Redox supports a few ways to integrate and exchange data via FHIR®:
- FHIR® notifications
- FHIR® query/response
- FHIR® writeback
FHIR® notifications are real-time, asynchronous messages about specific events that occur within a healthcare setting. For example, these events could be:
- administrative (e.g., a patient books an appointment)
- clinical (e.g., a diagnostic result is posted to the patient’s chart)
- financial (e.g., a charge was added to the patient’s account)
How this works is that your connection allows you to track events for a patient, like a patient’s upcoming and current encounters with a specific provider. Or you could track any changes to a patient's record. The data about the event or change comes via webhooks. On the flip side, you could send notifications with relevant events to your connection's system instead. Either way, learn how to respond to asynchronous events like FHIR® notifications.
We support both lightweight and detailed notifications.
Lightweight notifications are ideal if you only want to understand if something has changed for a patient. Then, you can decide whether to query your connection—or a data on demand repository—for more details about what changed. Find out more about FHIR® data on demand.
These notifications are deliberately minimal, which reduces mapping complexity so you can start integrating faster with your connection. Lightweight notifications contain the relevant patient identifier, timestamp, and FHIR® references to related resources (e.g., Patient, Encounter, Appointment). You can always query for more information using the resource references. Combining lightweight notifications with FHIR® queries reduces the need for a complex storage infrastructure so that you can rapidly integrate with a healthcare organization.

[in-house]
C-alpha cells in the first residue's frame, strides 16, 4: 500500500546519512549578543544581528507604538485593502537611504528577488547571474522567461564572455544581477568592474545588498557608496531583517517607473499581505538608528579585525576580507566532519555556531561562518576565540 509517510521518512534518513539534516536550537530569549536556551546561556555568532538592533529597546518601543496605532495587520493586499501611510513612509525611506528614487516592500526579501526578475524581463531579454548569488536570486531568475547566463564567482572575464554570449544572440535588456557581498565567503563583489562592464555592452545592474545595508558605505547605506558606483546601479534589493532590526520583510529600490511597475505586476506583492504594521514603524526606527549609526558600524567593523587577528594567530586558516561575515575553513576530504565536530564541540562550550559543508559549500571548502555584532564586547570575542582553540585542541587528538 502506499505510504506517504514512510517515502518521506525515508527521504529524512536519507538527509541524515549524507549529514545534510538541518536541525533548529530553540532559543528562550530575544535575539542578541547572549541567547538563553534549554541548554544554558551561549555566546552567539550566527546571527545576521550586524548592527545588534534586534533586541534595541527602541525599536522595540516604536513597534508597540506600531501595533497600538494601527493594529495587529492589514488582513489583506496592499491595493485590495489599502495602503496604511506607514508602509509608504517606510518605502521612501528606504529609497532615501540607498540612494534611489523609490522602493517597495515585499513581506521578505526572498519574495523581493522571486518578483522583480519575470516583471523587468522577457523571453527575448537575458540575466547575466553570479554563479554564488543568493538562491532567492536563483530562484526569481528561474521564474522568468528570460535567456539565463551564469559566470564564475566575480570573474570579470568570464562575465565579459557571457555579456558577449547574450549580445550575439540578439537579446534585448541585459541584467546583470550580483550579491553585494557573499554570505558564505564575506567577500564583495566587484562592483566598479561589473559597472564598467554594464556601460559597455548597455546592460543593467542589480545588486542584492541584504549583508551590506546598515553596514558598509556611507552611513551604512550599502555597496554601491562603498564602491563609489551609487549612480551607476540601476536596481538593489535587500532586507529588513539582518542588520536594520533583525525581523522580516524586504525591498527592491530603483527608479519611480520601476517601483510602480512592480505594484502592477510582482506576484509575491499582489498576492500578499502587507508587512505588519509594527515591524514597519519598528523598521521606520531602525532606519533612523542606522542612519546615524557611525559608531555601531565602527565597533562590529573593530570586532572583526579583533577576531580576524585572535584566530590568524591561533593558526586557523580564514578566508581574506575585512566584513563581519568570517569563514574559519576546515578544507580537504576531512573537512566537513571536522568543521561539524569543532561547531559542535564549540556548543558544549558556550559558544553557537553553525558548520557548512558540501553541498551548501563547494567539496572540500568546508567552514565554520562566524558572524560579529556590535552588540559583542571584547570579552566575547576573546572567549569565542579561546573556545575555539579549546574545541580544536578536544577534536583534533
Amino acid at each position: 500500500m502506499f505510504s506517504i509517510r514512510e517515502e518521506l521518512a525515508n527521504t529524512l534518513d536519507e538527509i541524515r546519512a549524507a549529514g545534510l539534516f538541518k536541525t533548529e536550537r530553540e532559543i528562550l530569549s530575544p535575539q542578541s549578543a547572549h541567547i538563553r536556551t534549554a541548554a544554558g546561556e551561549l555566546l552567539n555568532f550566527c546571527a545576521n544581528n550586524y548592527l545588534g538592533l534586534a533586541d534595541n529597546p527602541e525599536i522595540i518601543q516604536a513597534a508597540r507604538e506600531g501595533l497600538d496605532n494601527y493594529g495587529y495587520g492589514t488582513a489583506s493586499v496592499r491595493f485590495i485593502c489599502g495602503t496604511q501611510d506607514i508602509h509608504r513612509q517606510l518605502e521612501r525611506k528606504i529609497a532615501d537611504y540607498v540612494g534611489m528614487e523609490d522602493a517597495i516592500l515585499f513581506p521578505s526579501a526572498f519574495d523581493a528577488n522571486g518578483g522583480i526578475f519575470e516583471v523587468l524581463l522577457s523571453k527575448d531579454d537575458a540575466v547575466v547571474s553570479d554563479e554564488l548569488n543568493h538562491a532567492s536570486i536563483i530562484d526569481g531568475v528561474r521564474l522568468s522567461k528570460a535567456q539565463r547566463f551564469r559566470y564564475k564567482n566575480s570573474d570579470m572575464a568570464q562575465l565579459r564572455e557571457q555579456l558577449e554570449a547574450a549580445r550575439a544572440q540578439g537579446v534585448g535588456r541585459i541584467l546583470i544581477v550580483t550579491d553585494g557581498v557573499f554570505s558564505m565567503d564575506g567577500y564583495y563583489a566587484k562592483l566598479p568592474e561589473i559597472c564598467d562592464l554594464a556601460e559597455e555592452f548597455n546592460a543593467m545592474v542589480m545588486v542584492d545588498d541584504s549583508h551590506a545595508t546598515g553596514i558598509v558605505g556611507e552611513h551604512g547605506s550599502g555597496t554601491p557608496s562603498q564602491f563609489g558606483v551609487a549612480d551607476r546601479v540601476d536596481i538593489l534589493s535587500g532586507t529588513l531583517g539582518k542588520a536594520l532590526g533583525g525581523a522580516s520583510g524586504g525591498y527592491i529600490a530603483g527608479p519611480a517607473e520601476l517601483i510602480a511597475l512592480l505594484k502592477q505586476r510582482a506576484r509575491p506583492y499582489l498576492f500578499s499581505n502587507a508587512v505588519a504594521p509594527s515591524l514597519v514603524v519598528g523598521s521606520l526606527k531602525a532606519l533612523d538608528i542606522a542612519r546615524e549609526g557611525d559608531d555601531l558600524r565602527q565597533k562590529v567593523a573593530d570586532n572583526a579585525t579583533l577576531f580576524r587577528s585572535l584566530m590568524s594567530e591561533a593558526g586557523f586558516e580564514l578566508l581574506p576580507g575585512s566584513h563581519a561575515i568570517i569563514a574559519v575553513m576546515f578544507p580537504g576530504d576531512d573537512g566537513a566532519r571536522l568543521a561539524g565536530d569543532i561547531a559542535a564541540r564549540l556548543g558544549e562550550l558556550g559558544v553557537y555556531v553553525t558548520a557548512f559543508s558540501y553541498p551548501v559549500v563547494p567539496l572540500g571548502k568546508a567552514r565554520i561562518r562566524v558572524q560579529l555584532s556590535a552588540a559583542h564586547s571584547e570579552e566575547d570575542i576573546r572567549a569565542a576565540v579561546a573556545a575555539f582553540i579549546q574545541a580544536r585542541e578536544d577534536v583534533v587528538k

Or instead of querying, lightweight notifications could kickstart a workflow within your own system. For example, you may want to receive a notification about a patient's discharge so you can follow up with a customer satisfaction survey about their inpatient stay. But the notification would only contain the bare minimum patient information, not all the details about their stay.
Detailed notifications contain the full payload message with extended information about what happened, who was involved, and when it happened. So you get everything from the lightweight plus all the extra sauce and sides, so to speak.
Detailed notifications are useful if you do want to store lots of patient data or you don't want to bother with follow-up queries. So if data storage and mapping aren't a concern, detailed might be the way to go.
Queries are synchronous, which means that one system queries another (using a RESTful HTTP API) and waits for a response. Read about handling responses to queries. Redox supports the full suite of RESTful interactions mandated by USCDI and more.
The most common type of queries are FHIR® search interactions. Learn more about FHIR® searches.
Writebacks are a “save” type of operation, which allows you to push and write data to your connection’s system. Behind the scenes, this is like a cross between a notification and a query: you initiate a writeback like a query, but it’s asynchronous like a notification.
Our preferred writeback operation style has a unique name that describes the kind of action you're performing (e.g., $patient-create). Check out our FHIR® API reference to see a list of writeback operations for each resource.